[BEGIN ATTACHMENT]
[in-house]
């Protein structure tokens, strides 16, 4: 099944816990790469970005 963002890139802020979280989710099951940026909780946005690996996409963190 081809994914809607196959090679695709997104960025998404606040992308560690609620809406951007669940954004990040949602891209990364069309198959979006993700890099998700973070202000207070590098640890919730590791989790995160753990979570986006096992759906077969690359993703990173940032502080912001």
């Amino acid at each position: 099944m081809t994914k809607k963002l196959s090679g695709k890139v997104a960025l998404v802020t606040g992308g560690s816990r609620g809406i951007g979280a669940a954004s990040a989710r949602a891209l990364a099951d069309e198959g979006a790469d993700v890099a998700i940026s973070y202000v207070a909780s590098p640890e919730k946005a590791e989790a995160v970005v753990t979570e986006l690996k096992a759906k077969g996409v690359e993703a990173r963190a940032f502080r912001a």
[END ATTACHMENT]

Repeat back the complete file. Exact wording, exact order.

[in-house]
């Protein structure tokens, strides 16, 4: 099944816990790469970005 963002890139802020979280989710099951940026909780946005690996996409963190 081809994914809607196959090679695709997104960025998404606040992308560690609620809406951007669940954004990040949602891209990364069309198959979006993700890099998700973070202000207070590098640890919730590791989790995160753990979570986006096992759906077969690359993703990173940032502080912001």
């Amino acid at each position: 099944m081809t994914k809607k963002l196959s090679g695709k890139v997104a960025l998404v802020t606040g992308g560690s816990r609620g809406i951007g979280a669940a954004s990040a989710r949602a891209l990364a099951d069309e198959g979006a790469d993700v890099a998700i940026s973070y202000v207070a909780s590098p640890e919730k946005a590791e989790a995160v970005v753990t979570e986006l690996k096992a759906k077969g996409v690359e993703a990173r963190a940032f502080r912001a």